The Collection of Mitsuhiko Fujita
The late 1920s to early 1930s welcomed the Golden Age of American baseball, led by the Yankees 1-2 punch of Babe Ruth and Lou Gehrig. Their achievements inspired Japanese baseball's own Golden Age, which peaked with the visit of the Ruth and Gehrig-led U.S. All-Stars in 1934. While earlier US teams (beginning as early at 1888) and later teams (post WWII) traveled to Japan to face the best competition the Japanese could offer, the 1934 tour had the most dramatic effect on the popularity of baseball in Japan. The selection of the All-Nippon team which would face the 1934 American greats led to the formation of the Japanese professional league two years later, ending Japan's 60-year period of exclusively amateur baseball.
The Mitsuhiko Fujita Collection represents the finest and most extensive collection of autographed baseballs and photos ever offered which document
this Golden Age. In addition to the exceptional and unparalleled group of items related to the 1934 tour, are signed balls and photographs from the 1931 Major League All-Star tour, the Ty Cobb Goodwill tour of 1928, the Philadelphia Giants tour of 1932, various Nisei team tours, and tours by the University of Michigan, Yale University, University of California, University of Illinois, and University of Chicago baseball teams. The exceptional nature of this collection of autographs and photos of the American baseball greats is readily apparent. However, this collection also represents the single greatest assemblage of autographs of pre-war Japanese and American Nisei baseball legends ever publicly offered. Many of the autographs of the Japanese Hall of Earners are from early in their careers, with some representing the earliest known autographs of these early stars.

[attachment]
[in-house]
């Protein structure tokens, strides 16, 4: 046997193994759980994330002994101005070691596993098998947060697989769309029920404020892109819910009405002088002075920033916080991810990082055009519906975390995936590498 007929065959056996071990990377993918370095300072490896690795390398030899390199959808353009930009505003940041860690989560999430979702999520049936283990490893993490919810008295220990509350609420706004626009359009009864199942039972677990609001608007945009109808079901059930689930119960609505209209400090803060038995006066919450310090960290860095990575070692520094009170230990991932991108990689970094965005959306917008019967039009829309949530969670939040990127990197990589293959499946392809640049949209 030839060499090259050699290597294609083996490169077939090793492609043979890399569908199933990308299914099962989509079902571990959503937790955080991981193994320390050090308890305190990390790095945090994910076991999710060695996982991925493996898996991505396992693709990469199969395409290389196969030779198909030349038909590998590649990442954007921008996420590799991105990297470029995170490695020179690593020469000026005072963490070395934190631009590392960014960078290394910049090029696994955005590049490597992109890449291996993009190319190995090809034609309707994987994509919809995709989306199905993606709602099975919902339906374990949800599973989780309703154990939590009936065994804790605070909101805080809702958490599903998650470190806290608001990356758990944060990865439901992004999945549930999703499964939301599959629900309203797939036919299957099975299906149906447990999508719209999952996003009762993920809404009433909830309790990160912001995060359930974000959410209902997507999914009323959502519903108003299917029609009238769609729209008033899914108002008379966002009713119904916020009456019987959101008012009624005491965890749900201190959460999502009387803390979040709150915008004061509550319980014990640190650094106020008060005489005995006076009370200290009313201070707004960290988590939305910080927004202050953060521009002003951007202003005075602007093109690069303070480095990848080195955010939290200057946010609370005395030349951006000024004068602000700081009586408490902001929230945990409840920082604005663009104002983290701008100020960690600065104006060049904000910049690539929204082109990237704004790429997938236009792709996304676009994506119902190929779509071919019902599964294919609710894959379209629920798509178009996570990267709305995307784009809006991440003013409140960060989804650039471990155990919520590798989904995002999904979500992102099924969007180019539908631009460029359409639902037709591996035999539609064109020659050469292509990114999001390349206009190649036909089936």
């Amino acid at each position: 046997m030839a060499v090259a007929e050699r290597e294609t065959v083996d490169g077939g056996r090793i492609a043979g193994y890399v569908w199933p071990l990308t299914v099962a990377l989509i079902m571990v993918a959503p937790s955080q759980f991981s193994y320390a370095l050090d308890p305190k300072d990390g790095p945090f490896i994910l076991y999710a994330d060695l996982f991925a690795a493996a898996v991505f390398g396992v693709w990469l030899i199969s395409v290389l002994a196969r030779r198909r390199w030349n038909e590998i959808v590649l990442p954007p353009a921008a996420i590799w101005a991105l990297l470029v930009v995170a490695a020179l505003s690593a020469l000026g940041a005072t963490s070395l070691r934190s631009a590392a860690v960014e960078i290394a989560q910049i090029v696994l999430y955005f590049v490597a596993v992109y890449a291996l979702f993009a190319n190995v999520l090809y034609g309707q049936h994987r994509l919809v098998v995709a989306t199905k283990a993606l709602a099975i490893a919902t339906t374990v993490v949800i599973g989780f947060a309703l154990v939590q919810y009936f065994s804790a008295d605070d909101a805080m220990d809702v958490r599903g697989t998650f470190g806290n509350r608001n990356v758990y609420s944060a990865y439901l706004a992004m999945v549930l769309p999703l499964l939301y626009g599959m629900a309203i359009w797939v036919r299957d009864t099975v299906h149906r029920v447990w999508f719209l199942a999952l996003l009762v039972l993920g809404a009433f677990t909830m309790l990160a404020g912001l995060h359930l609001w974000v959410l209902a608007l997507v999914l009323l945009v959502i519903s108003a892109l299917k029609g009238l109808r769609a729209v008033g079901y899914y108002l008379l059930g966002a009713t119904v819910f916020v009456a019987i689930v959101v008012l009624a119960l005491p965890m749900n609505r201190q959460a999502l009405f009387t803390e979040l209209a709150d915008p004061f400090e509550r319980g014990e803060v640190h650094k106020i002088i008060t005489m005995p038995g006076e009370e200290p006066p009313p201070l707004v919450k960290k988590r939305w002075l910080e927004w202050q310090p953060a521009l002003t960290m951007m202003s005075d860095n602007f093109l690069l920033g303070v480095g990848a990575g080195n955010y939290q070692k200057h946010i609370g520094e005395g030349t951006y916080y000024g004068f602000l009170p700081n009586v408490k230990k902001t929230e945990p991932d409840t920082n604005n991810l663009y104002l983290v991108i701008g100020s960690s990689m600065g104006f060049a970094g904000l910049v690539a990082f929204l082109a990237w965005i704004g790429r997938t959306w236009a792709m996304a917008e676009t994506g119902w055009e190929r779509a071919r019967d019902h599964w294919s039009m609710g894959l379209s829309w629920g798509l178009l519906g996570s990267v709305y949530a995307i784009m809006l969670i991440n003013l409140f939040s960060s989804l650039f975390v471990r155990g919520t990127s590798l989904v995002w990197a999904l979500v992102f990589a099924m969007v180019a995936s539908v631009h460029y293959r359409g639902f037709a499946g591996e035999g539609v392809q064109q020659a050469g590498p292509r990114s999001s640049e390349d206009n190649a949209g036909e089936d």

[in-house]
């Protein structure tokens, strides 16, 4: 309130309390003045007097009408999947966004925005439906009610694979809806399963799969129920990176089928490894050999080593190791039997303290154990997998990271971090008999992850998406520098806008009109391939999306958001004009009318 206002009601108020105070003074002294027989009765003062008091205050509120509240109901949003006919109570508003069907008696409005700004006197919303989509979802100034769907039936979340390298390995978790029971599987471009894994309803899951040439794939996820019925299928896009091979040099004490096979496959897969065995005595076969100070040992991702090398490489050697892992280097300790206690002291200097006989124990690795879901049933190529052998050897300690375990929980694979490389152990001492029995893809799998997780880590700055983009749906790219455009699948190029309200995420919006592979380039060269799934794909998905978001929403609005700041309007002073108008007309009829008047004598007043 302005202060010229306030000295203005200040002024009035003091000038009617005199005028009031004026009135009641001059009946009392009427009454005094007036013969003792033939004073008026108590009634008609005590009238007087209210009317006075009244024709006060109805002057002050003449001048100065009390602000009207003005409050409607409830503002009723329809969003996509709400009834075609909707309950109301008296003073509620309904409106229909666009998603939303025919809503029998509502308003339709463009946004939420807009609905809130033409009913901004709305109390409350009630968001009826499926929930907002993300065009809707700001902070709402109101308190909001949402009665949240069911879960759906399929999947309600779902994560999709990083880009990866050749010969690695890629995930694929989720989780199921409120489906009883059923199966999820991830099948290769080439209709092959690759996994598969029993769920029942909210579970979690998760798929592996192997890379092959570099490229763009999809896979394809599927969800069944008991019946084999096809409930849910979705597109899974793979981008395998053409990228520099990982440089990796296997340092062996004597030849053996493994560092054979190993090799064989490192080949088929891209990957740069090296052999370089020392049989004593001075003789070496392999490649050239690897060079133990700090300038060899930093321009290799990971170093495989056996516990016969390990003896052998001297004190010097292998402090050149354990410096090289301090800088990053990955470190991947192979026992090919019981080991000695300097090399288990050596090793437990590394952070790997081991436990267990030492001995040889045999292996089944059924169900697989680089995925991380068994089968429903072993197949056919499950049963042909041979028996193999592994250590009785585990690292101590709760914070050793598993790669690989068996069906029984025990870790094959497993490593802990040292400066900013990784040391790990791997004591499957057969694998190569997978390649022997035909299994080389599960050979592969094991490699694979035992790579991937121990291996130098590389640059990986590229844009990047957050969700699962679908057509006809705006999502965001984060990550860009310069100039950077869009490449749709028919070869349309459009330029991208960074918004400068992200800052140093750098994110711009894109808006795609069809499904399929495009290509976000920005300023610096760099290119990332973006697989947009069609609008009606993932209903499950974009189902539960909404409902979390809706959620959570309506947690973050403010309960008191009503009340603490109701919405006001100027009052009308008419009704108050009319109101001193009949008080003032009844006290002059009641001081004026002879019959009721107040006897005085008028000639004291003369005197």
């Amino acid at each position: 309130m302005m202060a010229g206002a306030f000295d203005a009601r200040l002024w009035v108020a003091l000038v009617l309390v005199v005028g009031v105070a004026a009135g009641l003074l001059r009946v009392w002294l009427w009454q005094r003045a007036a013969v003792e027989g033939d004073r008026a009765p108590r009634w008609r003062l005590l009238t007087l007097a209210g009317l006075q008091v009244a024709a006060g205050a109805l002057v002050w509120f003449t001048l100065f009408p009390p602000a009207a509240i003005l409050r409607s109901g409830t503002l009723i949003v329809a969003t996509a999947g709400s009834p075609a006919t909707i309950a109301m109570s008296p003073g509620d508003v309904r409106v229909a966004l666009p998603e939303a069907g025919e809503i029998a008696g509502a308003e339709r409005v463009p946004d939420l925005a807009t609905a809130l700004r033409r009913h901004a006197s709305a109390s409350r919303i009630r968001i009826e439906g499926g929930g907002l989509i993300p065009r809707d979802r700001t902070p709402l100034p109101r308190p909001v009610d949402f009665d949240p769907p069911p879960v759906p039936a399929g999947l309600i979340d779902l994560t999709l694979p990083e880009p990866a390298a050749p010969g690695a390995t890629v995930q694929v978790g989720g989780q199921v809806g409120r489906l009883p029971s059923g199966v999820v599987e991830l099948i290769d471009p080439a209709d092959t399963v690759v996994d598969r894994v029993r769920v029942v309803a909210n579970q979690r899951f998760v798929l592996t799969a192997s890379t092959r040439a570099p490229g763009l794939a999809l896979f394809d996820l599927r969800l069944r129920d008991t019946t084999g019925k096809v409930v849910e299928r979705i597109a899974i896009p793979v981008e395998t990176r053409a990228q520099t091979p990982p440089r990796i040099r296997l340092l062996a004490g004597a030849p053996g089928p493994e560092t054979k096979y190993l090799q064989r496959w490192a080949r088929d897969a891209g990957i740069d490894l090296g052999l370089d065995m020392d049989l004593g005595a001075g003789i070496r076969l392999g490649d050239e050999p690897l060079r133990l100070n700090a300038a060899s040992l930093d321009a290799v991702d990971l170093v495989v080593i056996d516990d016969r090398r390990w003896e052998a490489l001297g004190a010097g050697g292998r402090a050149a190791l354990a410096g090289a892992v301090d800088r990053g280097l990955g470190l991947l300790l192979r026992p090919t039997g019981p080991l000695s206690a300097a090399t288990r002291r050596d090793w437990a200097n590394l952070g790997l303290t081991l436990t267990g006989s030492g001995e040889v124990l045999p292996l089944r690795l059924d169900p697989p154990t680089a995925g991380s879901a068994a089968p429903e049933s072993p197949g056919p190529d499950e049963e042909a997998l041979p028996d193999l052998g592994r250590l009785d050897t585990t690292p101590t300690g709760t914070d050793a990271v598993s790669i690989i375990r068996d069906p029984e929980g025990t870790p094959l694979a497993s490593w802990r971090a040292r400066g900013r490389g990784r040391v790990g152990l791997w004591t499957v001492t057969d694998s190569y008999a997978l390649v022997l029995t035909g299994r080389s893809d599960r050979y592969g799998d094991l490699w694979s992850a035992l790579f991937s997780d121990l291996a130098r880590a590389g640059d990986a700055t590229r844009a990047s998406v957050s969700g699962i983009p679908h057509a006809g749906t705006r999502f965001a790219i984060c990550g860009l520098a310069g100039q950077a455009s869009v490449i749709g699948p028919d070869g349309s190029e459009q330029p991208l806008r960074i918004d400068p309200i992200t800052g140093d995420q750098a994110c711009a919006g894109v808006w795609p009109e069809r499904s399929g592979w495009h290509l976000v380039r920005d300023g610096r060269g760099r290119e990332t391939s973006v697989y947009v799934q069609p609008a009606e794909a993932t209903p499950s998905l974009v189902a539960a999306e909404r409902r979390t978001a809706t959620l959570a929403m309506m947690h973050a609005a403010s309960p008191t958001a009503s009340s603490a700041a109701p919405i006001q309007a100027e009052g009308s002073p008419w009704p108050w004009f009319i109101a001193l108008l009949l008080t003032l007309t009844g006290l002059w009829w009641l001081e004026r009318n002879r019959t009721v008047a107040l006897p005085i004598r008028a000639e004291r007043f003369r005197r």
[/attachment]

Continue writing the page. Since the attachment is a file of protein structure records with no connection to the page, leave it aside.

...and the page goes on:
Born into the distinguished family of his grandfather Baron Denzaburo Fujita in 1911, Mitsuhiko Fujita grew up watching and playing baseball in Kobe Japan. Through his grandfather's connections, young Mitsuhiko gained access to many areas in which the general public was not allowed. Always taking his camera on the ball field, Mitsuhiko took many photographs of Japanese baseball players and American Tour Team players. Having the images developed the same day Mitsuhiko was able to immediately return to the ballparks to have the prints signed.
According to stories told from his son, to improve his own game Mitsuhiko visited players in their hotel in Osaka and had lessons from future Hall of Famers. Babe Ruth gave Mitsuhiko batting tips; Earl Whitehill taught him pitching techniques. Throughout his whole life Mitsuhiko was very bright, polite and a bit eccentric. He loved baseball to the very end of his life, cherishing these unique items that he collected, which still present an unparalleled window into the most glorious eras of both Japanese and American Baseball in Japan.